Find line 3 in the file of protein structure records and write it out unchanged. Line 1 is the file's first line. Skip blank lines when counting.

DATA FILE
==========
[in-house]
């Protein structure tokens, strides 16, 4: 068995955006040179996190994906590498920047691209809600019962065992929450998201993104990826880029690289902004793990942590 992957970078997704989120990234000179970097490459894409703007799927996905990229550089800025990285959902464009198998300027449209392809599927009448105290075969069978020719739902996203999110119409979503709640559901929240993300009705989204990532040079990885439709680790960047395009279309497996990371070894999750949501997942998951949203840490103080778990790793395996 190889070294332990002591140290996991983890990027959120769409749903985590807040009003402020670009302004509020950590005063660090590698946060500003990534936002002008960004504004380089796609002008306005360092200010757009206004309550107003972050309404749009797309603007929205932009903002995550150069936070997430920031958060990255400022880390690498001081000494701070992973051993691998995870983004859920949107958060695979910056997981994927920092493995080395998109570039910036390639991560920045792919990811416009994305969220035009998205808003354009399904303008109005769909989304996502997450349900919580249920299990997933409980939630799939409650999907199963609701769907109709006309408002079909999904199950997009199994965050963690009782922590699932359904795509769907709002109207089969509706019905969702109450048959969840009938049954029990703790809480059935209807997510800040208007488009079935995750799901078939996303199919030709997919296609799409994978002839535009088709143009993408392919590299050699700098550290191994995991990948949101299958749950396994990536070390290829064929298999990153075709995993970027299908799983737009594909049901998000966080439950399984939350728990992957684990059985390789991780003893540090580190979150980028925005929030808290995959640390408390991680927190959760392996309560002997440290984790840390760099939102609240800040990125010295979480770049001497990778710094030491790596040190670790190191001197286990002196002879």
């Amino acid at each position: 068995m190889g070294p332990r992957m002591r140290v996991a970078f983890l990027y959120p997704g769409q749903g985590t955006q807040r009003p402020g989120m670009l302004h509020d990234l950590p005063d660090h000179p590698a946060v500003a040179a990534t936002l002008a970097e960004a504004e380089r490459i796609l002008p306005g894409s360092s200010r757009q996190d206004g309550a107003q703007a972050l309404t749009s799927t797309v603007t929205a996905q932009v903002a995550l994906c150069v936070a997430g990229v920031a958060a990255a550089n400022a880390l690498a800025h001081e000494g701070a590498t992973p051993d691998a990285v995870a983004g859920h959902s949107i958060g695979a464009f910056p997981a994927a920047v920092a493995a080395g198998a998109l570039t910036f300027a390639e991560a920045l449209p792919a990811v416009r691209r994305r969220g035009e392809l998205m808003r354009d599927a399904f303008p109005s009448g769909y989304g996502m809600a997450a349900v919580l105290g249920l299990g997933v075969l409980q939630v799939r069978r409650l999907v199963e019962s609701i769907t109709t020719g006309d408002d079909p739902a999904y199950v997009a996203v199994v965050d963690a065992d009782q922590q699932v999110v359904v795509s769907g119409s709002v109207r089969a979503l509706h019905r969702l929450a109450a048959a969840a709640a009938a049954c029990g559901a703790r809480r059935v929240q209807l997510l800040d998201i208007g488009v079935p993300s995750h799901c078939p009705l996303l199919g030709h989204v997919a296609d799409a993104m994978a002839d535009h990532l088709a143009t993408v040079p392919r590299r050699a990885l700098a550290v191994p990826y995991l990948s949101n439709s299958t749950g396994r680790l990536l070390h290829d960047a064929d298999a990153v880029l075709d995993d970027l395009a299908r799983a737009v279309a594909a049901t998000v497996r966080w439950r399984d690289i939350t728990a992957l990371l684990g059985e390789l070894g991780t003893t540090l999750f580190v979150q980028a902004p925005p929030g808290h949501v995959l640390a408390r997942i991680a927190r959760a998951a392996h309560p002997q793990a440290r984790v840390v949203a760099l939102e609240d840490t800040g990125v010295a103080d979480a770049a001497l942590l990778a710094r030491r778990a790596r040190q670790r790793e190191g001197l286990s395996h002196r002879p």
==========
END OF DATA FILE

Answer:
């Amino acid at each position: 068995m190889g070294p332990r992957m002591r140290v996991a970078f983890l990027y959120p997704g769409q749903g985590t955006q807040r009003p402020g989120m670009l302004h509020d990234l950590p005063d660090h000179p590698a946060v500003a040179a990534t936002l002008a970097e960004a504004e380089r490459i796609l002008p306005g894409s360092s200010r757009q996190d206004g309550a107003q703007a972050l309404t749009s799927t797309v603007t929205a996905q932009v903002a995550l994906c150069v936070a997430g990229v920031a958060a990255a550089n400022a880390l690498a800025h001081e000494g701070a590498t992973p051993d691998a990285v995870a983004g859920h959902s949107i958060g695979a464009f910056p997981a994927a920047v920092a493995a080395g198998a998109l570039t910036f300027a390639e991560a920045l449209p792919a990811v416009r691209r994305r969220g035009e392809l998205m808003r354009d599927a399904f303008p109005s009448g769909y989304g996502m809600a997450a349900v919580l105290g249920l299990g997933v075969l409980q939630v799939r069978r409650l999907v199963e019962s609701i769907t109709t020719g006309d408002d079909p739902a999904y199950v997009a996203v199994v965050d963690a065992d009782q922590q699932v999110v359904v795509s769907g119409s709002v109207r089969a979503l509706h019905r969702l929450a109450a048959a969840a709640a009938a049954c029990g559901a703790r809480r059935v929240q209807l997510l800040d998201i208007g488009v079935p993300s995750h799901c078939p009705l996303l199919g030709h989204v997919a296609d799409a993104m994978a002839d535009h990532l088709a143009t993408v040079p392919r590299r050699a990885l700098a550290v191994p990826y995991l990948s949101n439709s299958t749950g396994r680790l990536l070390h290829d960047a064929d298999a990153v880029l075709d995993d970027l395009a299908r799983a737009v279309a594909a049901t998000v497996r966080w439950r399984d690289i939350t728990a992957l990371l684990g059985e390789l070894g991780t003893t540090l999750f580190v979150q980028a902004p925005p929030g808290h949501v995959l640390a408390r997942i991680a927190r959760a998951a392996h309560p002997q793990a440290r984790v840390v949203a760099l939102e609240d840490t800040g990125v010295a103080d979480a770049a001497l942590l990778a710094r030491r778990a790596r040190q670790r790793e190191g001197l286990s395996h002196r002879p």